Leave It To Wisconsin
Madison inspires me. I love the university vibe, even though it is mellower in the summer–and hotter and muggier. Bicyclists are out in full force; music and food festivals abound; sailboats, kayaks and rowing shells sweep by on Lake Mendota. And–one of the best and largest “producers only” farmers’ markets in the U.S. awaits eager shoppers every Saturday morning from April to November on Madison’s Capitol Square. Foodie heaven.
This Dane County Farmers’ Market (dcfm.org), started in 1972, is dedicated to uniting “the urban and the rural cultures” of the area. And what a uniting and entertaining event it is. Anywhere from 150 to 170 vendors congregate around the Square. And hundreds of shoppers walking mostly in one direction shop at the booths filled with the abundance that the farmers and farmlands of Wisconsin have produced for our sustenance and enjoyment.
The Square on market days is crowded. One has to just go with the flow or the “slow,” as the case may be. But that is all a part of the experience. This time of year, one goes by stands and stands of fresh rhubarb, garlic scapes, broccoli, lettuce, mushrooms, potatoes, carrots, spinach, strawberries, popcorn kernels, honey, bakery, meat and dairy products– and cheese, of course. Every cheese producer has tidbits of their production with toothpicks for easy tasting. And not for sale, but definitely part of the ambiance, are musical groups and political booths. After all, this is Wisconsin’s capital!
As serendipity would have it, we recently happened onto an “On Point” public radio interview with Samin Nosrat (ciaosamin.com), chef and author of Salt, Fat, Acid and Heat, and creator of a four part documentary Netflix series by the same name. What a fun, inspirational interview. She had me with her comment of “searching for that taste of home.” We even watched one of the series–on Heat–which takes place primarily in California (!) and which has quite a few tips on how to shop for, and prepare, the freshest vegetables. Timely. (And I just read that she will be speaking in Madison this October–serendipity yet again!)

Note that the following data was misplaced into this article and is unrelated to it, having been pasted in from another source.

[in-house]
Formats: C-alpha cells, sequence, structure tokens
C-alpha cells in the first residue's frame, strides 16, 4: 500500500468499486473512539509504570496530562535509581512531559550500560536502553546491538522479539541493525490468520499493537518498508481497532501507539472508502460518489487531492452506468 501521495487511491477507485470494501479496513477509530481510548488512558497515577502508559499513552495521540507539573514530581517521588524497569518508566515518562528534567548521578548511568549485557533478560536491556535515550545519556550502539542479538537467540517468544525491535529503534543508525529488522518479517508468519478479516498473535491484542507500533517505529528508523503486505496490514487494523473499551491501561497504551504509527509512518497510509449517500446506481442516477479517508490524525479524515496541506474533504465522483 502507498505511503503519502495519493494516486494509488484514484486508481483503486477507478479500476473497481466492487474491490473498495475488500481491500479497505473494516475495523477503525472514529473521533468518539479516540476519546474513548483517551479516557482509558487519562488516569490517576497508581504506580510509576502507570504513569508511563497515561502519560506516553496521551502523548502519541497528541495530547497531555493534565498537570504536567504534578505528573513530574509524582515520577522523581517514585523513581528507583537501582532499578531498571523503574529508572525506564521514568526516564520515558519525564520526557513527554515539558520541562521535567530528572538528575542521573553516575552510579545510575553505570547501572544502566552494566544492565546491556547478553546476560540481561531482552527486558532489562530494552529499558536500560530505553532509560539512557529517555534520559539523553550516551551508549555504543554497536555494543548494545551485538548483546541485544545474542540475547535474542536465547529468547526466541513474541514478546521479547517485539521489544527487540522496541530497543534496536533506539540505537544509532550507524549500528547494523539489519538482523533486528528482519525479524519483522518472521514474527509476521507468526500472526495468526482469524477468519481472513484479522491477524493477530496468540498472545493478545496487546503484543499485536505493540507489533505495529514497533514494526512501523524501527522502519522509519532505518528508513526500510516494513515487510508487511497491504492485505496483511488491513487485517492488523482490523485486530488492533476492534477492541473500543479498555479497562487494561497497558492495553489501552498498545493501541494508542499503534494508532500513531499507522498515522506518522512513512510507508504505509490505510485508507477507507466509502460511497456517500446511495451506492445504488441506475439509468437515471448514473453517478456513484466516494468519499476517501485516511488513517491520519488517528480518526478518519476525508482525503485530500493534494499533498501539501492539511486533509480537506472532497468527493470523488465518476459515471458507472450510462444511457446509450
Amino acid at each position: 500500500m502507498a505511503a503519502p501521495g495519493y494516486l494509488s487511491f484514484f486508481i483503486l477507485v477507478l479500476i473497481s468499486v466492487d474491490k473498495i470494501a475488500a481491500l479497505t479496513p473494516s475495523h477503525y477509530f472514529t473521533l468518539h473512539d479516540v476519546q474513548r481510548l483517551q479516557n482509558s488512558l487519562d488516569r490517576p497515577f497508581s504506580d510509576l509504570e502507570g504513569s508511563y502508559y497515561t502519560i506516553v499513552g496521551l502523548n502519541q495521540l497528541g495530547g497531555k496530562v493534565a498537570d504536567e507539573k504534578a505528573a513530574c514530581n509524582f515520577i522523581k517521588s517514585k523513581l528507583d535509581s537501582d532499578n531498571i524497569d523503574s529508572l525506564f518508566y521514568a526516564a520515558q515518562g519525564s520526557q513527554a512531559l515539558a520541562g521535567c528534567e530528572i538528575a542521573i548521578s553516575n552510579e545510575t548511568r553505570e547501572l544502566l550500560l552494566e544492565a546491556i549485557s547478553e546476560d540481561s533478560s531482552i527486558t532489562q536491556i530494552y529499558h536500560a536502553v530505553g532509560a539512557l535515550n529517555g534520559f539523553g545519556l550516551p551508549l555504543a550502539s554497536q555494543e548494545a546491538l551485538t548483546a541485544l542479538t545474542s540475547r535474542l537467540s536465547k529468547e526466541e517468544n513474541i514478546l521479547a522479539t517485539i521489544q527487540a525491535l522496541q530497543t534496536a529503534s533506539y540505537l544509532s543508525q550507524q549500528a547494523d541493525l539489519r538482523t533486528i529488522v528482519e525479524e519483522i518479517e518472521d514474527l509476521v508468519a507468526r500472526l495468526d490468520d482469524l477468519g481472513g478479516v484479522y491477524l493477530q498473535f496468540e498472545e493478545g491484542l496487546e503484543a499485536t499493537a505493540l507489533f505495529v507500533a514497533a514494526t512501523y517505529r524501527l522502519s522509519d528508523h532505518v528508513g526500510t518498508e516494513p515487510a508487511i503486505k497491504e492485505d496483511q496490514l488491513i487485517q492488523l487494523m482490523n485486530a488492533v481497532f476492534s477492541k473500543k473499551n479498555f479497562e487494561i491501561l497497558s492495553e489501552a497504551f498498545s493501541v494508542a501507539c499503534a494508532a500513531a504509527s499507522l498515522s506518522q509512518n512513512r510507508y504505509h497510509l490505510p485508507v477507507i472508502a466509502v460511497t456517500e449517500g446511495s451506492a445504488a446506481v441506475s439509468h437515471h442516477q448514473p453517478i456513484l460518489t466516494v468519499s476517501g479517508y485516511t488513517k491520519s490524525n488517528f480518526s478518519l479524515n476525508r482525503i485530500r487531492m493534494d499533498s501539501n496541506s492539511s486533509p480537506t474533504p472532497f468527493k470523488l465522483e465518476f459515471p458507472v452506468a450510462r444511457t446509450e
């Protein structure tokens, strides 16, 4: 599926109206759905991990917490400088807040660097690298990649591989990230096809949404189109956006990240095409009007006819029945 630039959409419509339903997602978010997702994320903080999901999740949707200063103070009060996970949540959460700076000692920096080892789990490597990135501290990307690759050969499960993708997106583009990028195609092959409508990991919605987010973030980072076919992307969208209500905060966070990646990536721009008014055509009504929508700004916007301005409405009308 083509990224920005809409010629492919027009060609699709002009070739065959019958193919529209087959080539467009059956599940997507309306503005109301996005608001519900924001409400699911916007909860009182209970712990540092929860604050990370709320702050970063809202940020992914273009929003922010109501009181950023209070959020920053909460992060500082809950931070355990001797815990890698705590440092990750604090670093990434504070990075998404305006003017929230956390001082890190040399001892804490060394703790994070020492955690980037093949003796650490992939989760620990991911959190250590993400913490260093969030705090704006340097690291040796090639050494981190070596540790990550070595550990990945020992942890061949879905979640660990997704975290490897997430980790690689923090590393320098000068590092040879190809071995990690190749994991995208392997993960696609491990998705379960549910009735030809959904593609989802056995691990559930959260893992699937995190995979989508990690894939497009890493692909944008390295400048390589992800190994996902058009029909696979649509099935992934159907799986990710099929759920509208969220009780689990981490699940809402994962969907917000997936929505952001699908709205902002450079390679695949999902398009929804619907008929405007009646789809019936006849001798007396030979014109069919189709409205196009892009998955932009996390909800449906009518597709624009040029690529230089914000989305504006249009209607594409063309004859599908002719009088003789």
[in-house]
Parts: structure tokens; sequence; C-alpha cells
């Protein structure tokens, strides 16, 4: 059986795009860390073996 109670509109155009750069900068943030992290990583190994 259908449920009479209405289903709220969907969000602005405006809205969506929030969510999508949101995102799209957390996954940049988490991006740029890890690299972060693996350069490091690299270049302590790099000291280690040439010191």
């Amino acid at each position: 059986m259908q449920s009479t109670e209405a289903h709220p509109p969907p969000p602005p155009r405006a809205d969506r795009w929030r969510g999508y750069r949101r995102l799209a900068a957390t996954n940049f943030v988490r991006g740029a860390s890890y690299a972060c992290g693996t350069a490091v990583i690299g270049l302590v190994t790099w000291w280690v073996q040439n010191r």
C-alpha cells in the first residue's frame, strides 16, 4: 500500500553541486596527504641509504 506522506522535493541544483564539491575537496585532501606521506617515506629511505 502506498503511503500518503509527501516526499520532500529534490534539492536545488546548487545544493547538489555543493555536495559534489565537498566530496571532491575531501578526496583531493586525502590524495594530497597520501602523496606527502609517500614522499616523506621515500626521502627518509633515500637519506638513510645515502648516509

Thanks to last week’s Farmers’ Market foray, I made rhubarb sauce, a first for me, and a hit with my Wisconsin husband. And when seeing a woman holding pots of basil to plant in her garden, I developed a hankering to make my family’s pesto sauce, as in “searching for that taste of home.” I remember summers as a teenager coming back from a day at the local swimming pool to my grandparents’ home in Fairfax, California, opening the gate, walking down the walkway and inhaling the smell of basil pesto coming from the house. Italian nirvana!
My mom and grandmother used to make the pesto with the traditional mortar and pestle; I have switched to a food processor–mea culpa!
Here is my family Pasta con Pesto recipe, with a Genovese/Ligurian touch of adding green beans and potatoes to the dish. Buon Appetito!
Pasta Con Pesto
l bunch basil (about 2 cups of leaves)
2 cloves garlic, chopped
l/3 cup grated Parmesan cheese, plus more for sprinkling
6 tablespoons olive oil
2 tablespoons pine nuts
12 ounces dry linguini or spaghetti
l cup green beans, stems trimmed and cut into two inch lengths
l medium red potato, peeled and sliced
Place basil, garlic, Parmesan, olive oil and pine nuts in a food processor or blender and puree until well blended (or grind all of the ingredients to a paste with a mortar and pestle).
In a large pot, cook the pasta, green beans, and potatoes in salted boiling water until the pasta is al dente. Drain, saving 4 or 5 tablespoons of the hot pasta water to add to the pesto sauce before spooning it onto the pasta. Toss the pasta with the pesto sauce. Sprinkle generously with grated Parmesan cheese.